"That sounded inviting, and 1 retir
ed. I fell asleep promptly. The move
ment of the car aroused me, and, think
ing that we had been coupled on to the
New York train, I closed my eyes again.
At that moment the car ran into some
thing on the track with a crash and
stopped so suddenly that my head was
bumped against the end of the berth.
Undoubtedly a smash up, I thought, and
I proceeded to get out of my berth. The
porter was siting in the seat opposite.
" 'For heaven's sake, what is the
trouble?' I asked.
"'Nothin.' be replied; 'just switch
in.' "Back I crawled, feeling very cheap.
Again I felt drowsy, and once more the
car was bumped violently, then shoved
along the tracks at a rapid rate and
shunted into the end of another train,
starting a series of crashes that sounded
one after another clear away up the
track. The quiet that followed lasted so
long that I began to doze. Another
bump harder than the previous ones
aroused me, and for the next five min
utes it seemed as if two engines must be
engaged in shunting my car back and
forth for the fun of it I would feel the
car slide along only to come to an abrupt
stop with a lot of noise. Then it would
slide back to another 'track and stand
stilL For the next hour I was tossed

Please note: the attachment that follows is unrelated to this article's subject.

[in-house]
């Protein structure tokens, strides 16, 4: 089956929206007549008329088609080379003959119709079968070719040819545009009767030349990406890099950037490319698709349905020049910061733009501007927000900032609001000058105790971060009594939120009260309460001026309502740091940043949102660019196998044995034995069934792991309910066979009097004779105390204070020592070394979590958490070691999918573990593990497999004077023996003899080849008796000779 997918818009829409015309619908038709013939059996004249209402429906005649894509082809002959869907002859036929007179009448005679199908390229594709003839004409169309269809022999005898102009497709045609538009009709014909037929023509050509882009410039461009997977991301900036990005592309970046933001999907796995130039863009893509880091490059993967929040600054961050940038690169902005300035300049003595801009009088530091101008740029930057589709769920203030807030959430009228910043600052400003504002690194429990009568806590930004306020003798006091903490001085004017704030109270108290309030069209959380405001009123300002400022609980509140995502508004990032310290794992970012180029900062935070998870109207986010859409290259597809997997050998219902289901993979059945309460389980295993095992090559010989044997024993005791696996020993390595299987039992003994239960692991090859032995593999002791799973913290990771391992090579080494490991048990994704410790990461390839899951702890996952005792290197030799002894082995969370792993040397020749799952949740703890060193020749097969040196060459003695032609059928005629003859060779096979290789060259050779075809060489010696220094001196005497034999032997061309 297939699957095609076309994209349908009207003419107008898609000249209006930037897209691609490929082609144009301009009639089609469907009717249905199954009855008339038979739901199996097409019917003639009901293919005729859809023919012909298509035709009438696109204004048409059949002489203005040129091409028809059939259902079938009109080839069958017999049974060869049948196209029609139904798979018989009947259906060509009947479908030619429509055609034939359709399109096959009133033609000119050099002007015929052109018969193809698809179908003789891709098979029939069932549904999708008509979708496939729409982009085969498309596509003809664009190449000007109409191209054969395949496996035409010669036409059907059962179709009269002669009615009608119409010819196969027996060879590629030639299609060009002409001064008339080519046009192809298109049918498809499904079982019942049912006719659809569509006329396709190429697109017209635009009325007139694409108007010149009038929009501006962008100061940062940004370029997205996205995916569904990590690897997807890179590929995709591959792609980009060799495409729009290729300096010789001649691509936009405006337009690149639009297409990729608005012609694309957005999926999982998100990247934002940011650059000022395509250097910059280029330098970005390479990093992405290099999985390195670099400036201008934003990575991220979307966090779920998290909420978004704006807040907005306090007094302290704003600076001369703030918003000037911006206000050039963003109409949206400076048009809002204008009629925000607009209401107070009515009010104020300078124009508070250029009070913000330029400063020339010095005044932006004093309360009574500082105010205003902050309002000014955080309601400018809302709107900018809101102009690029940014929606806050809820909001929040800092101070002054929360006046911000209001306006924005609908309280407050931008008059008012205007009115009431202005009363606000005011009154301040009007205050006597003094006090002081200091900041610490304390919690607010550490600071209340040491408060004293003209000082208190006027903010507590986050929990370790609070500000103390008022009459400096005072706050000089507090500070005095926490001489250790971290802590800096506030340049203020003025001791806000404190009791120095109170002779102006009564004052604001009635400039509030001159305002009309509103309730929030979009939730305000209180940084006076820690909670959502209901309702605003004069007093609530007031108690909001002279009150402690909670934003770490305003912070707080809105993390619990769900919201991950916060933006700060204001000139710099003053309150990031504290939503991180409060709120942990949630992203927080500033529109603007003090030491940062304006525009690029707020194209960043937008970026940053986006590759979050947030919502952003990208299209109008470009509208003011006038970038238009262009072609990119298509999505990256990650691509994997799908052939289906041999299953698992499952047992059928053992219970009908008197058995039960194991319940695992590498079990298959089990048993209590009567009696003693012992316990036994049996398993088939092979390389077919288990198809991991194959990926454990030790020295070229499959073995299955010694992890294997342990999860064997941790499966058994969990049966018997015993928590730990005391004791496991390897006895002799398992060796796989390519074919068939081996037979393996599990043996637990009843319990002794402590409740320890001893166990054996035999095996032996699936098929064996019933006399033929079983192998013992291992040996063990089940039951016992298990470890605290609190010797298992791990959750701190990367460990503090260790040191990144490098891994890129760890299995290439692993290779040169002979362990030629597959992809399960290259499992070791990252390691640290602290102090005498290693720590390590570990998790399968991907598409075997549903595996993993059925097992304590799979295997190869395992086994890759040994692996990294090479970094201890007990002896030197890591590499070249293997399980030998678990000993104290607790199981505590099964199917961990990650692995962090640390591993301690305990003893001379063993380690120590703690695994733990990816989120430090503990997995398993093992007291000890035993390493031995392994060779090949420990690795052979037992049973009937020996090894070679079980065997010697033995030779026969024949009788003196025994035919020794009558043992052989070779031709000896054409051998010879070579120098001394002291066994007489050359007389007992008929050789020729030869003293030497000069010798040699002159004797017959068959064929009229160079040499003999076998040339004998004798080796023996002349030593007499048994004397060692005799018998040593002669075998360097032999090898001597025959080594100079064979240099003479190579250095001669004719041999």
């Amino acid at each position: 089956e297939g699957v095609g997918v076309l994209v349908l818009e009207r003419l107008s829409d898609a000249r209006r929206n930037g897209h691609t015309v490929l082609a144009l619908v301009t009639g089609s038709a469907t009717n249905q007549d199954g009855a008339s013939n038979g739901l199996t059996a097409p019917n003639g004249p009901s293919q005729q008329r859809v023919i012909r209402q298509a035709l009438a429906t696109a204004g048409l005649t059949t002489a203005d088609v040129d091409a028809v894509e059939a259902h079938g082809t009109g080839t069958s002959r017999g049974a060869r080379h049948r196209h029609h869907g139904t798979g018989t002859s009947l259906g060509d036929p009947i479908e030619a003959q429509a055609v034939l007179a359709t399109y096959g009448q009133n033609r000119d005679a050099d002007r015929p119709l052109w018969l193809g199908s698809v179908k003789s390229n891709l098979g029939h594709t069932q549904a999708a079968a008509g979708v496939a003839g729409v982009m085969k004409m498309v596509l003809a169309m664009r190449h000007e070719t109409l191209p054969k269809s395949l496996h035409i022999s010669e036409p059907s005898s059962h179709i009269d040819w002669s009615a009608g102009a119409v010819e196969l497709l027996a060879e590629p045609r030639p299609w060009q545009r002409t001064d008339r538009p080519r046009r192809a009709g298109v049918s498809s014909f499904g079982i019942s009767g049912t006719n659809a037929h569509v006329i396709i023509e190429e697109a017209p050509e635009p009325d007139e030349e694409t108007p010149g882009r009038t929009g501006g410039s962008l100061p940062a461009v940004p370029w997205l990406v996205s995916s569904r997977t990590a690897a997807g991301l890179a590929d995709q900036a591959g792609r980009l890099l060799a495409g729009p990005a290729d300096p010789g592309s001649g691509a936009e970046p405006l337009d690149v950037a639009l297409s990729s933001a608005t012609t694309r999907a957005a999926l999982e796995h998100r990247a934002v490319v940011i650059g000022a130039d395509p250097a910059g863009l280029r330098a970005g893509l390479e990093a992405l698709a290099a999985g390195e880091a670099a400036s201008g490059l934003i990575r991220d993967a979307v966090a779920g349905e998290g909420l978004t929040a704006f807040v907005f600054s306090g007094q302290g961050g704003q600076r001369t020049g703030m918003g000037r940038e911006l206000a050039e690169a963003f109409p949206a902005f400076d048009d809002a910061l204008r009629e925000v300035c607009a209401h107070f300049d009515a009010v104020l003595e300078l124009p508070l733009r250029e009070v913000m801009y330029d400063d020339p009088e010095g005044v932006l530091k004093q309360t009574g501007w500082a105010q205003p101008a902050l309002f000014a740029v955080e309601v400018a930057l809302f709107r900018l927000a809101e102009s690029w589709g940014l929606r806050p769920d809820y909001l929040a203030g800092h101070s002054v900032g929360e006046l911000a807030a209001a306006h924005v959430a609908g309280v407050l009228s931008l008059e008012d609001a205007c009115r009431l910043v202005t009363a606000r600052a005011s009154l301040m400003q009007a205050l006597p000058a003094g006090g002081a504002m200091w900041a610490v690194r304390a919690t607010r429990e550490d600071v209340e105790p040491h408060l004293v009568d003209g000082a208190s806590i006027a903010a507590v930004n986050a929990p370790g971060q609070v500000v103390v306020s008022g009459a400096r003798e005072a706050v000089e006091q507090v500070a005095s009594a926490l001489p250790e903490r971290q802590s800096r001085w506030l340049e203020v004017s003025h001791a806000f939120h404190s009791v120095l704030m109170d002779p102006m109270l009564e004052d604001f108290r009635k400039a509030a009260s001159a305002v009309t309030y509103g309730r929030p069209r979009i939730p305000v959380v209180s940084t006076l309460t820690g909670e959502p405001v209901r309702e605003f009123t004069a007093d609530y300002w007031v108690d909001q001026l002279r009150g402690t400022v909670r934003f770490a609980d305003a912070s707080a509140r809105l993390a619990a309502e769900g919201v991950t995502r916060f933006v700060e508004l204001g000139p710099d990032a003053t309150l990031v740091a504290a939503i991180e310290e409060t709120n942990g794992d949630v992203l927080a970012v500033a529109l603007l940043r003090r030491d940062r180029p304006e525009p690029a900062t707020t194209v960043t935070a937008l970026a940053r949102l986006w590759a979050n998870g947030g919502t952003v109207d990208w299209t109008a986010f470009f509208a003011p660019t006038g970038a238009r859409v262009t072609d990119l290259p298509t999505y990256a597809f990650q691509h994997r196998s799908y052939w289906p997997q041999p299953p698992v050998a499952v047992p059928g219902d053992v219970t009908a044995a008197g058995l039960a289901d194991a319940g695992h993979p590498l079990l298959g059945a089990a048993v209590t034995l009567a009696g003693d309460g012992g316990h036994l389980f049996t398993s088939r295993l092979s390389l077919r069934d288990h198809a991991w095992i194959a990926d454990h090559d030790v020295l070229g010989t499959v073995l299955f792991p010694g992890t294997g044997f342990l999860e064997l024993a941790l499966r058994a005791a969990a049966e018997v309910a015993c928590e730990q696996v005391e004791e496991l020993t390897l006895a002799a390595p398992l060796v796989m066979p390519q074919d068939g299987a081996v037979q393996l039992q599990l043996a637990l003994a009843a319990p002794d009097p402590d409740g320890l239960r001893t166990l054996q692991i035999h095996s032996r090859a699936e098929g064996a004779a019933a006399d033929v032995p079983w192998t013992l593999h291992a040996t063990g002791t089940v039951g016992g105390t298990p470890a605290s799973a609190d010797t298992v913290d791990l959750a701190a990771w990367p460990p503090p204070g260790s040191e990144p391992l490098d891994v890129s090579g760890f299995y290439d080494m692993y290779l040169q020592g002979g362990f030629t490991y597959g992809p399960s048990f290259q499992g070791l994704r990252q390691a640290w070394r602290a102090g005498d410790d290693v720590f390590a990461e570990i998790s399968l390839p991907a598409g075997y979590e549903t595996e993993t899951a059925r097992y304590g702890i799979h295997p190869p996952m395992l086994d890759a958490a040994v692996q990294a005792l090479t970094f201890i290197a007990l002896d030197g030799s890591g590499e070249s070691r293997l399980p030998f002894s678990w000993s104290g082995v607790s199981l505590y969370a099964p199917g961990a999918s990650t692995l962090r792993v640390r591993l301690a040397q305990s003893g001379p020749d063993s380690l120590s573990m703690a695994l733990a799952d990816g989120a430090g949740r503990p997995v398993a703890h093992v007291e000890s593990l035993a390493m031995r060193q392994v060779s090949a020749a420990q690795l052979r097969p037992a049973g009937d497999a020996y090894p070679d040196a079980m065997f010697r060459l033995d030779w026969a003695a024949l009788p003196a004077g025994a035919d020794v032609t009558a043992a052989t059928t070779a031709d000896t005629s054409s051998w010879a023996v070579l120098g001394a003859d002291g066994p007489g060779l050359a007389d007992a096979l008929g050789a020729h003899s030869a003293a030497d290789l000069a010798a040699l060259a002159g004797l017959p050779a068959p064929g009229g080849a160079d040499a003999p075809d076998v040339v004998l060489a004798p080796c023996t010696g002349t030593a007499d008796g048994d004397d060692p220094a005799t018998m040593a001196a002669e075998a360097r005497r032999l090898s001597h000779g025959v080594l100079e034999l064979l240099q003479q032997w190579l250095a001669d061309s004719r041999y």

and bruised in my berth, and I could
stand it no longer. I crawled oat and
dressed aa best I could under the cir
cumstances, made a flying jump from
the car on one of its shunting trips past
cue station and went to a hotel and
spent the night The memory of that
experience has made me cautious about
entering sleeping cars that are loafing
around the yard waiting to be coupled
to a train, even if it does seem to offer
an opportunity to make ap sleep. The
amount of ahaWing np that one man re
ceives in a car that is 'just switcbin' is
surprising." New York Sua.
tfca Warii Ursa.
Of every 1.000 inhabitants of tha
globe 658 live in Asia, 842 ia Europe,
111 in Africa. 88 in America, s in
Oceana and the polar regions and only
8 in Australia. Asia contains more than
one-half of the total population of the
earth and Europe nearly one-fourth.
London Tit-Bits.
IVest la a WUtlrraeM, Ho Had to Abaadea
Bb Horse and For Forty-eight Huaia
Carried oa
the Stake.
a Coatest With His Life aa
The following is a true wolf story
written from data furnished by Dr. '
Thornton of Lewisburg, Pa., whose fa-'
ther figures as the hero : J
"About the year 1845 wolves were
abundant in Tomhickon valley, between
Catawissa and Huzleton. When the '
vaiawiiua miiiuau, a mui ut iud run-
adelpbia and Reading, was being built,
Dr. Thomas A. H. Thornton, a practic
ing physician, ono cold autumn night
was called out of bed to visit a patient
about 20 miles from his home. At that
time there were no regular, roads as we
now have. In their place the traveler
used narrow paths or trails. Dr. Thorn
ton in his anxiety to reach the bedside
of the sufferer attempted to make a
short cut He Ics; his way and for a